On the problems and dangers of meritocracy
As Alpheus points out, one of problems with fetishizing meritocracy is that it tends to create groups of legislators/politicians who have been reading, and believing, their own press clippings:
And sometimes it's just dumb luck that separates the conspicuously successful from everybody else. Be in the wrong place at the wrong time, fail to be in the right place at the right time, make a bad decision at what turns out to be the crucial moment and there goes your membership in "the best and the brightest." People like to downplay the role of luck in life, but as far as I can tell, there's no force more potent in shaping human destiny. It's not a fact we should think about too much, lest we despair, but there it is.
So one thing that bothers me about the meritocracy is the illusion that these people really are better than the rest of us. And what bothers me most of all -- and what's most dangerous for everyone -- is the fact that the meritocrats tend to share the illusion. They tend to believe that there's nothing odd or special about the lives they've lived. They tend to think that they must be exceptionally smart, or exceptionally diligent, or exceptionally decent. Worse, because "the best and the brightest" are almost automatically those people who have lived relatively trouble-free lives, they tend to overestimate the gentleness and manageability of the world.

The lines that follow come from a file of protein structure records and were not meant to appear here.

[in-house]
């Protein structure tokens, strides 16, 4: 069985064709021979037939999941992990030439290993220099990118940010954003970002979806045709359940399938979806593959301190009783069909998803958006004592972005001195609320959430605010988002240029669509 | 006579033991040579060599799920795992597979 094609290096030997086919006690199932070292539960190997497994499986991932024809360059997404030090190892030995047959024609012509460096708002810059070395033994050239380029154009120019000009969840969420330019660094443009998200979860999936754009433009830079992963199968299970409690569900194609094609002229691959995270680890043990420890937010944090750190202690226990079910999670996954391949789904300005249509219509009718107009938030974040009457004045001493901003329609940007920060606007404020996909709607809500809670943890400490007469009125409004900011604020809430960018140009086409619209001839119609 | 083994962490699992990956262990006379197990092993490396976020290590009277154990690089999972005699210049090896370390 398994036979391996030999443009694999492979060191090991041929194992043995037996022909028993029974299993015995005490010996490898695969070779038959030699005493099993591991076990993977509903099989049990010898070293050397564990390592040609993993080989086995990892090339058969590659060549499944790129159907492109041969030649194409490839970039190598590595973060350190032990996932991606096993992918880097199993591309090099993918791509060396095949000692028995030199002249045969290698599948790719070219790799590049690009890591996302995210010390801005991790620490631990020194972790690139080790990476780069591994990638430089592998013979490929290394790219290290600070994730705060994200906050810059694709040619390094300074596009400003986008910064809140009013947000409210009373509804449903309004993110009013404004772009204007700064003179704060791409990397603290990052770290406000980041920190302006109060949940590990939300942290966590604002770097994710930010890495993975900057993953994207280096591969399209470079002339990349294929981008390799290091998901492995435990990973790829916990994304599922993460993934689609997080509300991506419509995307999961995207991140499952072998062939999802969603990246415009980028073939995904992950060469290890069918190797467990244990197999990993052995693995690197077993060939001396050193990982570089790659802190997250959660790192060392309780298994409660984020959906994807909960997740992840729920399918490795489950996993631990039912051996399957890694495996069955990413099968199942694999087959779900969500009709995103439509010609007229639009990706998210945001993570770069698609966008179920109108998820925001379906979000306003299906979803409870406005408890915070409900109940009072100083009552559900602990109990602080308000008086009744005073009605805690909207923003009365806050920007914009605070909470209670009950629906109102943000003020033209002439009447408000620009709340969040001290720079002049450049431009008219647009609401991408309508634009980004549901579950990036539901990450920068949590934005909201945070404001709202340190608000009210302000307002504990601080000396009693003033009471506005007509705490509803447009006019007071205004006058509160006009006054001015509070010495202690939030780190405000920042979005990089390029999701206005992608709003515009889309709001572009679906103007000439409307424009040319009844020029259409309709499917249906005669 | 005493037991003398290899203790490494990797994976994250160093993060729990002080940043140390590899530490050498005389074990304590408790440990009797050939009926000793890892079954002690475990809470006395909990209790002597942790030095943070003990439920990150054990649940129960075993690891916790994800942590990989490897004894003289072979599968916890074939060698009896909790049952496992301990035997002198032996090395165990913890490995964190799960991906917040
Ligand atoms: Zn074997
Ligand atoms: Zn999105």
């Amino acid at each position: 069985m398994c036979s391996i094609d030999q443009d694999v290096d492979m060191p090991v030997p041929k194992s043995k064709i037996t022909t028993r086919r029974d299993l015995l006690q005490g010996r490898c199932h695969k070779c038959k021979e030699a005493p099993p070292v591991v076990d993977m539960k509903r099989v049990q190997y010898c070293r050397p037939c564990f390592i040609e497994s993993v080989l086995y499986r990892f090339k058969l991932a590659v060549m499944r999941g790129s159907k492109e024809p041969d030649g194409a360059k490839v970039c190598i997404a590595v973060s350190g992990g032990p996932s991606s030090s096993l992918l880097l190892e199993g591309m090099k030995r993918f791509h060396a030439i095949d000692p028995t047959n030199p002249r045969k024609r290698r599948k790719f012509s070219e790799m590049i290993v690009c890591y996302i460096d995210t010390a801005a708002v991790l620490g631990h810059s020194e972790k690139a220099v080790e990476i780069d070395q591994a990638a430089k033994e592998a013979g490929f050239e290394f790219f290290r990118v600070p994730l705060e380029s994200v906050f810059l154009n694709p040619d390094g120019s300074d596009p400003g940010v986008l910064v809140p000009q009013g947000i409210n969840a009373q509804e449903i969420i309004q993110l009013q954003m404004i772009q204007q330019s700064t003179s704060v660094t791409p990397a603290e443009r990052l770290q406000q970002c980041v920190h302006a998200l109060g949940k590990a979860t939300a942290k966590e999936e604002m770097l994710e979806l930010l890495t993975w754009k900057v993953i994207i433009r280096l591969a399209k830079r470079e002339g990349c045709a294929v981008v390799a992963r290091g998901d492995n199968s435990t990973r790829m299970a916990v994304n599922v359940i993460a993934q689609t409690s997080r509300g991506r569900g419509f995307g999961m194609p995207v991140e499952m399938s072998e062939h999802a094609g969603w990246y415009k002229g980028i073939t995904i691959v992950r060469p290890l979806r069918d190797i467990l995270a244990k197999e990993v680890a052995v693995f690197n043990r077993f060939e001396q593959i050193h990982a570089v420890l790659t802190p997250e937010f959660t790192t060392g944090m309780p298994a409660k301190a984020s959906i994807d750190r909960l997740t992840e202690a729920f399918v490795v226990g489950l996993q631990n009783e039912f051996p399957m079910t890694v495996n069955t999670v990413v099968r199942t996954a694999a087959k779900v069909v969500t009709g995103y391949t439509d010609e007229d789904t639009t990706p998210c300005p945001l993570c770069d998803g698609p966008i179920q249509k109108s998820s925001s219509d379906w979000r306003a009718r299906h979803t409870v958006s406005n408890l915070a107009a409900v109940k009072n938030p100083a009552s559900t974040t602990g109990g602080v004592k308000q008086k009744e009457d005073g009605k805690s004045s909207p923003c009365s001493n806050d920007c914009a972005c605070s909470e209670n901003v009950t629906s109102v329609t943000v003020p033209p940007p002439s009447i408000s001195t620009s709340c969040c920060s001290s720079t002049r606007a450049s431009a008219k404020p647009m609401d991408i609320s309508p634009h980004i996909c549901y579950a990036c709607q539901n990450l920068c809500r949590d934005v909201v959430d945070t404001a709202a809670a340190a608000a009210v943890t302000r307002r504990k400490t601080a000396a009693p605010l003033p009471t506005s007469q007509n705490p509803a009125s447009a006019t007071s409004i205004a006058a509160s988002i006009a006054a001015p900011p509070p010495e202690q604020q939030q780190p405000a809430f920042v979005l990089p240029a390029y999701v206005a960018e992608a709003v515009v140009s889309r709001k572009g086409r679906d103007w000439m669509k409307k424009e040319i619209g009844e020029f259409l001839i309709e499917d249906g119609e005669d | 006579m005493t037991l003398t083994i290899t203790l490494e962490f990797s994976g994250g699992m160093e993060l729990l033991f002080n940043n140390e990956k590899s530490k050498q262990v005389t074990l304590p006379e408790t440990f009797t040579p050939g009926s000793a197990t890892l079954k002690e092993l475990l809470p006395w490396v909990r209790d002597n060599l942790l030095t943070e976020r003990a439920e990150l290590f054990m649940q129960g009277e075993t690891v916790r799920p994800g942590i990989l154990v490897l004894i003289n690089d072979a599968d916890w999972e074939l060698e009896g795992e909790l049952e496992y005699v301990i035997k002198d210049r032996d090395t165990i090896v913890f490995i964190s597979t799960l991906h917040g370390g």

In fact, it's almost axiomatic that they'll tend to overestimate either their own abilities or the ease with which the world's problems can be solved. Because things haven't been that hard for them, have they? It's the rare human being who can resist judging everyone's experience of life by his own.
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